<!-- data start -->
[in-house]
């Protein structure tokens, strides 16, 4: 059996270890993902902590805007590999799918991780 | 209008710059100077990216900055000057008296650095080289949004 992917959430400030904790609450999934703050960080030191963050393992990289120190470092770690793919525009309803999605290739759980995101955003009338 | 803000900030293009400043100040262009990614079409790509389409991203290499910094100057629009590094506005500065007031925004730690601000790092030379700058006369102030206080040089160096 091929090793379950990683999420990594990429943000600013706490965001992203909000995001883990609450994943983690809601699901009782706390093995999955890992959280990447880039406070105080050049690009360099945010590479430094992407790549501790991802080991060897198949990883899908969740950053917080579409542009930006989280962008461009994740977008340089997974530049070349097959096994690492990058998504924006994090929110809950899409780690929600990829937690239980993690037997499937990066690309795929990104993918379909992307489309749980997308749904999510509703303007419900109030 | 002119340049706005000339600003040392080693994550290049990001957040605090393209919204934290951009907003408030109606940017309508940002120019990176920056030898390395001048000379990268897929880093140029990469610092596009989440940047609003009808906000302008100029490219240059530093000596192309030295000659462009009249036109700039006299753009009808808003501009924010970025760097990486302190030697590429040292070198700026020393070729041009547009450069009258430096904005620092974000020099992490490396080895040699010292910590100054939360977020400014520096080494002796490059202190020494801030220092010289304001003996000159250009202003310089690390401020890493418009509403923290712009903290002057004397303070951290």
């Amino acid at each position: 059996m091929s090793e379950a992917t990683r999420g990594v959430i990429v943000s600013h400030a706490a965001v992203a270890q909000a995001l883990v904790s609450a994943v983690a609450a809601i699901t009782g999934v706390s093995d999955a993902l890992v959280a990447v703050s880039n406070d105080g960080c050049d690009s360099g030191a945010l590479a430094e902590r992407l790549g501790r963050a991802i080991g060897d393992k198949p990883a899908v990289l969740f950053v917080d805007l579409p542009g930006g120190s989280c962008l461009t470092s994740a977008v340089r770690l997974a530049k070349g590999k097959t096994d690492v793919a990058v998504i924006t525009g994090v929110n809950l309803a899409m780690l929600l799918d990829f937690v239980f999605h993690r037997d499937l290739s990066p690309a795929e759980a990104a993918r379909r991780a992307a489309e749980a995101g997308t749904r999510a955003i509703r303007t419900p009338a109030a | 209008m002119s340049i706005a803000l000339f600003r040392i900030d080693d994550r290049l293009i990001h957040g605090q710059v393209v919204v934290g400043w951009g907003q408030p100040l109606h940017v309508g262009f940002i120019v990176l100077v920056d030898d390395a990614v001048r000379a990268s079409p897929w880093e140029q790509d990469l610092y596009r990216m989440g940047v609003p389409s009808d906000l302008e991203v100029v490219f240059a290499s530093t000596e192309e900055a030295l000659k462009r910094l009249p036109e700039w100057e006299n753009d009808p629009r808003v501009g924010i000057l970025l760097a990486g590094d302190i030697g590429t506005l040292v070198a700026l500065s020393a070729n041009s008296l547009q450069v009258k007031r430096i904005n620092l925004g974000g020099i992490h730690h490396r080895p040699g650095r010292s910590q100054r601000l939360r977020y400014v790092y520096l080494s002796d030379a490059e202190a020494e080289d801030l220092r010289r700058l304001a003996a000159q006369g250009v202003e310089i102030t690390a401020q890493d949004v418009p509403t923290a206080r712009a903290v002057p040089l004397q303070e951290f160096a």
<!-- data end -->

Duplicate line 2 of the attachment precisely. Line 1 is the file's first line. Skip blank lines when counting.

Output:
């Protein structure tokens, strides 16, 4: 059996270890993902902590805007590999799918991780 | 209008710059100077990216900055000057008296650095080289949004 992917959430400030904790609450999934703050960080030191963050393992990289120190470092770690793919525009309803999605290739759980995101955003009338 | 803000900030293009400043100040262009990614079409790509389409991203290499910094100057629009590094506005500065007031925004730690601000790092030379700058006369102030206080040089160096 091929090793379950990683999420990594990429943000600013706490965001992203909000995001883990609450994943983690809601699901009782706390093995999955890992959280990447880039406070105080050049690009360099945010590479430094992407790549501790991802080991060897198949990883899908969740950053917080579409542009930006989280962008461009994740977008340089997974530049070349097959096994690492990058998504924006994090929110809950899409780690929600990829937690239980993690037997499937990066690309795929990104993918379909992307489309749980997308749904999510509703303007419900109030 | 002119340049706005000339600003040392080693994550290049990001957040605090393209919204934290951009907003408030109606940017309508940002120019990176920056030898390395001048000379990268897929880093140029990469610092596009989440940047609003009808906000302008100029490219240059530093000596192309030295000659462009009249036109700039006299753009009808808003501009924010970025760097990486302190030697590429040292070198700026020393070729041009547009450069009258430096904005620092974000020099992490490396080895040699010292910590100054939360977020400014520096080494002796490059202190020494801030220092010289304001003996000159250009202003310089690390401020890493418009509403923290712009903290002057004397303070951290």